This week in lab meeting, we discussed MCMC methods presented in

Mark Girolami & Ben Calderhead

Riemann manifold Langevin and Hamiltonian Monte Carlo methods

Journal of the Royal Statistical Society: Series B

This paper gives a new way to improve the existing Metropolis adjusted Langevin algorithm (MALA) and Hamiltonian Monte Carlo (HMC) by taking advantage of the geometric structure inherent in the problem. MALA uses a known diffusion process that convergences to a target distribution to propose steps in a Metropolis-Hastings setup. The authors show that this diffusion process can be defined on a Riemann manifold and, by providing an appropriate metric for the manifold, the sampler will automatically adjust its movement through the probability space to better match the target distribution. The Fisher information turns out to be a natural and useful metric. This method could be useful in many sampling problems since it can provide quicker mixing than simpler methods, such as random-walk Metropolis, while getting rid of the need to hand-tune carefully and painstakingly the sampler in standard HMC and MALA. This of course comes with additional computational costs and it requires more math to set up than other samplers.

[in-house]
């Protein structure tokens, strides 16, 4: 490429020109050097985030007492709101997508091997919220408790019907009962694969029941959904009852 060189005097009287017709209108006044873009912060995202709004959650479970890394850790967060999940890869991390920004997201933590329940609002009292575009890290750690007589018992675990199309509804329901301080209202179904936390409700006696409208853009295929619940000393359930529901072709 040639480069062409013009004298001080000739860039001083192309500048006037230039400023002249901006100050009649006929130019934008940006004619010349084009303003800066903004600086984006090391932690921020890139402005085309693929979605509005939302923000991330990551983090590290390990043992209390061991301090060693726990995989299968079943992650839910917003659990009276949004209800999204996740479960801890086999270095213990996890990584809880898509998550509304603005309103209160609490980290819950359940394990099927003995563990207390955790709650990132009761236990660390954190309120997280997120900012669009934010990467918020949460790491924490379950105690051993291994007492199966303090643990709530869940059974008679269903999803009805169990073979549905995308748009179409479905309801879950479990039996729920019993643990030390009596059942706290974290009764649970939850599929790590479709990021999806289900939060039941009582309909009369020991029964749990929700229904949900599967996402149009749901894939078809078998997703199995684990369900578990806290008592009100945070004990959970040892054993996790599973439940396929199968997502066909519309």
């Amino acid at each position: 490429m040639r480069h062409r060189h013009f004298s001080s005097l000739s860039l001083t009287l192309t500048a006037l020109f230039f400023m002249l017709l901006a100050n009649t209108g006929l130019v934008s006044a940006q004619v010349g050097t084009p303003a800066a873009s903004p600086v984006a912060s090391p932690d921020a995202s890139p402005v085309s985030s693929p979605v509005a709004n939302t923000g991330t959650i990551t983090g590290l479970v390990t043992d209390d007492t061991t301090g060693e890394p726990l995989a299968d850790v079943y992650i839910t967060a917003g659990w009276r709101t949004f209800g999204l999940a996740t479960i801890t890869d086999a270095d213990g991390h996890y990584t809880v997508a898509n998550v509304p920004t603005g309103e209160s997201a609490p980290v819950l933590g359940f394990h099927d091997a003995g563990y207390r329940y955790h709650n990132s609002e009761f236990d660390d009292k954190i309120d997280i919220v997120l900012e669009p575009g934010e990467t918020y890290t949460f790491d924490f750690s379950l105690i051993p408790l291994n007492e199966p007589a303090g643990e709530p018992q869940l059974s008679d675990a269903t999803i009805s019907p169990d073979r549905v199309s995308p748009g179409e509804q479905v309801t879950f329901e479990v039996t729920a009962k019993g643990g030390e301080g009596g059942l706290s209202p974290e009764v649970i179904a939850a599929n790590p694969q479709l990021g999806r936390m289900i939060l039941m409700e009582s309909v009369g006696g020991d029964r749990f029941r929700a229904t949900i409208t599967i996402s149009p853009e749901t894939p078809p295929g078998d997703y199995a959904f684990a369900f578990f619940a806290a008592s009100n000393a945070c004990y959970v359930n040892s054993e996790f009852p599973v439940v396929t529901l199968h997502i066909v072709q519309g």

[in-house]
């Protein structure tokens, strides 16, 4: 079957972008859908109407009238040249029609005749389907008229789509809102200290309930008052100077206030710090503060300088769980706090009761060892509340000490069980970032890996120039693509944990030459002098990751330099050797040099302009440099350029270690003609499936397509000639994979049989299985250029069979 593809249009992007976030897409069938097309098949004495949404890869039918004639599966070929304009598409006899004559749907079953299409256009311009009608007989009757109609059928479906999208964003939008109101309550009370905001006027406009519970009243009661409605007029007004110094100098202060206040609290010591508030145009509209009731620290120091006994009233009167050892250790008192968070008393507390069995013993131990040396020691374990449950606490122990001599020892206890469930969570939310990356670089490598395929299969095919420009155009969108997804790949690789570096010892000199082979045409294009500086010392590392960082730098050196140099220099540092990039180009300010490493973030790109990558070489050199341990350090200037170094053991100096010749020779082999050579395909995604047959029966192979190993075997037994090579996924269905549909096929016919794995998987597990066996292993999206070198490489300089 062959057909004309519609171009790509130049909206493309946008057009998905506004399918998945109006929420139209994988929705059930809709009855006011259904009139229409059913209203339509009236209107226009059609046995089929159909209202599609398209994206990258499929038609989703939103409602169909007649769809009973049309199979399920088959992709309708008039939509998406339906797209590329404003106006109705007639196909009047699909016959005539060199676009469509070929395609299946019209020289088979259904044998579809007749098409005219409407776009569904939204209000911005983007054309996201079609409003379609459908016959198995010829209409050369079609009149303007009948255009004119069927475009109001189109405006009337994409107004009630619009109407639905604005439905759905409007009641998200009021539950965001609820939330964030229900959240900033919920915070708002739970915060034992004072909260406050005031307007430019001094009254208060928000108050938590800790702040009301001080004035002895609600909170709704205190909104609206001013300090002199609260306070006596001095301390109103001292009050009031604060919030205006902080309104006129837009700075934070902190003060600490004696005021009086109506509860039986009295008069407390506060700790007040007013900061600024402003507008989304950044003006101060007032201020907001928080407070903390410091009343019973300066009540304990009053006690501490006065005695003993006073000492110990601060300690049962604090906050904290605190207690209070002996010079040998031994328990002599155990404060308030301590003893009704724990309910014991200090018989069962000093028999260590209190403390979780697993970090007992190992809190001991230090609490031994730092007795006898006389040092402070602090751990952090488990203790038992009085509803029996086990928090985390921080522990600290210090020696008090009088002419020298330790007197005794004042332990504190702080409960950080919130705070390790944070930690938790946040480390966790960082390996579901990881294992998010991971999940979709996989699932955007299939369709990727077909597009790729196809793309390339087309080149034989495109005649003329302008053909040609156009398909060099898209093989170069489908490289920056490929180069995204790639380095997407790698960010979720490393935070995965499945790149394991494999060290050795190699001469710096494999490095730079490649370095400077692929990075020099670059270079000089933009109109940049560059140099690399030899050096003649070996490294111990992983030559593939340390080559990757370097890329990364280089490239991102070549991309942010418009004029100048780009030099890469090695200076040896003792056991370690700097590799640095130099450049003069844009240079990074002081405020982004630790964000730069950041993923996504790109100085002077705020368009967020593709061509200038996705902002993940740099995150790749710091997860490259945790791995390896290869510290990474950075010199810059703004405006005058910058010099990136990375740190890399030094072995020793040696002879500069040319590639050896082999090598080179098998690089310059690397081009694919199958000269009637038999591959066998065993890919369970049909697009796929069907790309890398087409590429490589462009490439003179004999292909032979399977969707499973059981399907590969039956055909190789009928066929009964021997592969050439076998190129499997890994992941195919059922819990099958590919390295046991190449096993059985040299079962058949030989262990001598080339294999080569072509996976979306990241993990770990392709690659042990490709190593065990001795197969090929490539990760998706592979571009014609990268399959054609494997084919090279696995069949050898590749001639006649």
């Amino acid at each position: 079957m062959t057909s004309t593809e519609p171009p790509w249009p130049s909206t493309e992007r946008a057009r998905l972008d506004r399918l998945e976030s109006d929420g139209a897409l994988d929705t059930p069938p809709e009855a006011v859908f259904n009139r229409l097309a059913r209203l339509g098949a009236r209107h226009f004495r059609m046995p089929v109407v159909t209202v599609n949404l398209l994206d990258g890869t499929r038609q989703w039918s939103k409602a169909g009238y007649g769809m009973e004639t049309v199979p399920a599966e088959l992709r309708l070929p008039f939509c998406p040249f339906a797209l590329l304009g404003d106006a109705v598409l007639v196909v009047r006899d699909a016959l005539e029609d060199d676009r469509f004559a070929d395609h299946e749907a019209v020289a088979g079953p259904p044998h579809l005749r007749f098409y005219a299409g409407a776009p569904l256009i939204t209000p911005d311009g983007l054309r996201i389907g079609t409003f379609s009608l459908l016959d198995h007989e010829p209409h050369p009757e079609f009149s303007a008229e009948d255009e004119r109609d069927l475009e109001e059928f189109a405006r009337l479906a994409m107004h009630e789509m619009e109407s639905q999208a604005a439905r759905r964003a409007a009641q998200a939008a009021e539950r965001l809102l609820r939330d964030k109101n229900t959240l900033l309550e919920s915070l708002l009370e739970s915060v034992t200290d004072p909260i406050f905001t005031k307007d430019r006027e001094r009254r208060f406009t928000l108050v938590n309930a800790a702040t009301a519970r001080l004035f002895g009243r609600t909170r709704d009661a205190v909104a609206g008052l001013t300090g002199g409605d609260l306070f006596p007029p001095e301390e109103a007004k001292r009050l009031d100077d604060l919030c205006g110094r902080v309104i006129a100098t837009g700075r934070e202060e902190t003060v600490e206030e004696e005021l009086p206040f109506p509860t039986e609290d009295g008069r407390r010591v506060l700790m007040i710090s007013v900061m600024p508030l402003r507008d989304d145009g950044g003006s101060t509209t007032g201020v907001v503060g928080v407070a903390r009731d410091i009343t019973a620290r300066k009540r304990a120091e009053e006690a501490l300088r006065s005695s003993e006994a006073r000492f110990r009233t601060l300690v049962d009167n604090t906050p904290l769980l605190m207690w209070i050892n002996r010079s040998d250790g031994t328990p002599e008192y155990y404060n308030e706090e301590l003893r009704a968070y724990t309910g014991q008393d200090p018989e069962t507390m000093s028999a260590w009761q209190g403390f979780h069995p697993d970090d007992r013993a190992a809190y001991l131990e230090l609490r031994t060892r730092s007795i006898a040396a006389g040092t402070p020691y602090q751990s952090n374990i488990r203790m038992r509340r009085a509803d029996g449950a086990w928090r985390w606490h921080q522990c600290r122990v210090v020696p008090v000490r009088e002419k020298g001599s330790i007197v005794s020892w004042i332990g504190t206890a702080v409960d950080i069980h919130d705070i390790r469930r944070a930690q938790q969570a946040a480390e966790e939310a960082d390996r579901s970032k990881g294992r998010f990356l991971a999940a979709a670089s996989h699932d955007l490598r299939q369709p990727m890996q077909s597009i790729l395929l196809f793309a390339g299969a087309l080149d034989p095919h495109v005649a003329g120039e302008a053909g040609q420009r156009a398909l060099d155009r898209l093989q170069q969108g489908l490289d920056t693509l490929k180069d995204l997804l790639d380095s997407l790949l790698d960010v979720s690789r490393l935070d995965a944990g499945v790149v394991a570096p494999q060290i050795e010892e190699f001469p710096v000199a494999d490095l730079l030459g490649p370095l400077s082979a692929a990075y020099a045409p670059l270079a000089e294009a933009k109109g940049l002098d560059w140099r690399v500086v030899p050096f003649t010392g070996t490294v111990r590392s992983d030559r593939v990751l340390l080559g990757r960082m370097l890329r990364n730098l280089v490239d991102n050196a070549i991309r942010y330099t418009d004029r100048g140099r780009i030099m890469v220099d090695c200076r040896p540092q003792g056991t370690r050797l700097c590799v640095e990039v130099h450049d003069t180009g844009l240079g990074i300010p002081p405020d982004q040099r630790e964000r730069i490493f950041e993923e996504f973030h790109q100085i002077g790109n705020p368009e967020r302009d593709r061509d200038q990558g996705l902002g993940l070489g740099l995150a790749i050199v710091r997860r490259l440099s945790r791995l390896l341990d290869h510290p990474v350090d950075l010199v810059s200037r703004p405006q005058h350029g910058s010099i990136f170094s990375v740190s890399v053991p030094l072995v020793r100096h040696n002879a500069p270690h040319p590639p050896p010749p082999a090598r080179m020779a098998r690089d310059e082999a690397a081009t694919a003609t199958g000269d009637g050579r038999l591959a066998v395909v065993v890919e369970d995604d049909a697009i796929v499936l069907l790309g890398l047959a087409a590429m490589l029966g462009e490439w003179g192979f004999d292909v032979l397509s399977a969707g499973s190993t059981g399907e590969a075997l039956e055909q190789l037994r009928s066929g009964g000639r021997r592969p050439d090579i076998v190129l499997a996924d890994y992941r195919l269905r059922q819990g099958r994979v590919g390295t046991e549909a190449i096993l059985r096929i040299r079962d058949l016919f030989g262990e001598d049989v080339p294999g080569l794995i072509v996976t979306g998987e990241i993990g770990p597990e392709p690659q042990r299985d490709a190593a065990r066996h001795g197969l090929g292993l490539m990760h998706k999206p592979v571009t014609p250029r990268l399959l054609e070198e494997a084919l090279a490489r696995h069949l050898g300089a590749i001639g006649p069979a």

The math and physics behind these methods (differential geometry, Hamiltonian mechanics, stochastic differential equations) were a little difficult for us to tackle over two 1-hour lab meetings, but this paper gives good description on how to implement Riemann Manifold HMC without forcing readers to spend a year learning differential geometry. This could be a nice tool to have ready whenever our projects require some sampling methods.

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